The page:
Four to Five Years
How Does Your Child Hear and Talk? |
Birth to One Year |
One to Two Years |
Two to Three Years |
Three to Four Years |
Four to Five Years |
Learning Two Languages |
What should I do if I think my child has a problem?
Children develop at their own rate. Your child might not have all skills until the end of the age range.
What should my child be able to do?
|Hearing and Understanding
- Understands words for order, like first, next, and last.
- Understands words for time, like yesterday, today, and tomorrow.
- Follows longer directions, like “Put your pajamas on, brush your teeth, and then pick out a book.”
- Follows classroom directions, like “Draw a circle on your paper around something you eat.”
- Hears and understands most of what she hears at home and in school.
- Says all speech sounds in words. May make mistakes on sounds that are harder to say, like l, s, r, v, z, ch, sh, and th.
- Responds to “What did you say?”
- Talks without repeating sounds or words most of the time.
- Names letters and numbers.
- Uses sentences that have more than 1 action word, like jump, play, and get. May make some mistakes, like “Zach gots 2 video games, but I got one.”
- Tells a short story.
- Keeps a conversation going.
- Talks in different ways, depending on the listener and place. Your child may use short sentences with younger children. He may talk louder outside than inside.
What can I do to help?
- Talk about where things are in space, using words like first and last or right and left. Talk about opposites, like up and down or big and little.
- Give your child clues, and have him guess the object.
- Talk about categories, like fruits, furniture, and shapes. Sort items into categories. Have your child tell you which item does not belong. Talk about why it doesn’t belong.
- Let your child tell you how to do something.
- Pay attention when your child speaks. Respond, praise, and encourage him when he talks. Get his attention before you speak. Pause after speaking, and let him respond to what you said.
- Keep teaching your child new words. Define words, and help your child understand them. For example, say, “This vehicle is on the highway. It is a car. A bus is another kind of vehicle. So are a train and an airplane.”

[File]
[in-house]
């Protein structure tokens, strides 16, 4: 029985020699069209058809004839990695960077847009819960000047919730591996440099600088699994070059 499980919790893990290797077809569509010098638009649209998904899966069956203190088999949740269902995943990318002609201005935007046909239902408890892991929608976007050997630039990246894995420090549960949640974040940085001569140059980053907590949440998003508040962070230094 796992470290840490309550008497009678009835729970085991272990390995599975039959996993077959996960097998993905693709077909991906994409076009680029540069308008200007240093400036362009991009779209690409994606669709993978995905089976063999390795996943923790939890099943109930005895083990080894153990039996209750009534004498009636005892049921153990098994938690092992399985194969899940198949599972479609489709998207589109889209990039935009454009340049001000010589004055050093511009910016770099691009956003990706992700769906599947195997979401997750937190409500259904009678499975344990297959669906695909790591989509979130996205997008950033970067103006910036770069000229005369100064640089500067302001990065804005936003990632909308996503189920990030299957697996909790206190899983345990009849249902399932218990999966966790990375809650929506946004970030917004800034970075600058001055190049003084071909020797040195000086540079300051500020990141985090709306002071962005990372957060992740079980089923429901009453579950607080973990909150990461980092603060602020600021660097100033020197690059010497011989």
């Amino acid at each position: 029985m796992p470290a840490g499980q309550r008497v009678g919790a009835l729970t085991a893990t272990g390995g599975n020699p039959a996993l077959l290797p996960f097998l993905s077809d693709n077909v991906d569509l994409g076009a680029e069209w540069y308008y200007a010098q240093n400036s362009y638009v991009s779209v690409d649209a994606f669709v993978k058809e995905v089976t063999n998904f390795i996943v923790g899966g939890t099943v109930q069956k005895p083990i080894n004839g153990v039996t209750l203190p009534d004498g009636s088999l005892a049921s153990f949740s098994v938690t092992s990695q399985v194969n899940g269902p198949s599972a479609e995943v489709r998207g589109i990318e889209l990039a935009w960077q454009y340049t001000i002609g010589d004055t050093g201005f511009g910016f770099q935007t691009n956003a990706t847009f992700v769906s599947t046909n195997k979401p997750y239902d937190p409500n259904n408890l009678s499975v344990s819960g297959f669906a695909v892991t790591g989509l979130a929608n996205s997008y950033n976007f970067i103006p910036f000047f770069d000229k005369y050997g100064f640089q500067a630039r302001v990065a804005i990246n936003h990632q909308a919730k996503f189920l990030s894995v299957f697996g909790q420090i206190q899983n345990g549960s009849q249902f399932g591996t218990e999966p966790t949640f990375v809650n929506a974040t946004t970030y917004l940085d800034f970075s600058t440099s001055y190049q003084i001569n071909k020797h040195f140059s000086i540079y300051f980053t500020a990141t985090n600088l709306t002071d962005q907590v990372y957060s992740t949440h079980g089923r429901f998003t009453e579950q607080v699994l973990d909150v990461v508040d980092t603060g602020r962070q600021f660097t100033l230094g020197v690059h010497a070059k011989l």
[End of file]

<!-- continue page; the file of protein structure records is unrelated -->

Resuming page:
- Teach your child to ask for help when she does not understand what a word means.
- Point out objects that are the same or different. Talk about what makes them the same or different. Maybe they are the same color. Maybe they are both animals. Maybe one is big and one is little.
- Act out stories. Play house, doctor, and store using dolls, figures, and dress-up clothes. Have the dolls talk to each other.
- Read stories that are easy to follow. Help your child guess what will happen next in the story. Act out the stories, or put on puppet shows. Have your child draw a picture of a scene from the story. You can do the same thing with videos and TV shows. Ask who, what, when, where, or why questions about the story.
- Play game like “I Spy.” Describe something you see, like, “I spy something round on the wall that you use to tell the time.” Let your child guess what it is. Let your child describe something he sees. This helps him learn to listen and to use words to talk about what he sees.
- Give your child 2-step directions, like “Get your coat from the closet and put it on.” Let your child tell you how to do something. Draw a picture that he describes. Write down your child’s story as she tells it. Your child will learn the power of storytelling and writing.
- Play board games with your child. This will help him learn to follow rules and talk about the game.
- Have your child help you plan daily activities. For example, have her make a shopping list for the grocery store. Or, let her help you plan her birthday party. Ask her opinion, and let her make choices.
- Talk to your child in the language you are most comfortable using.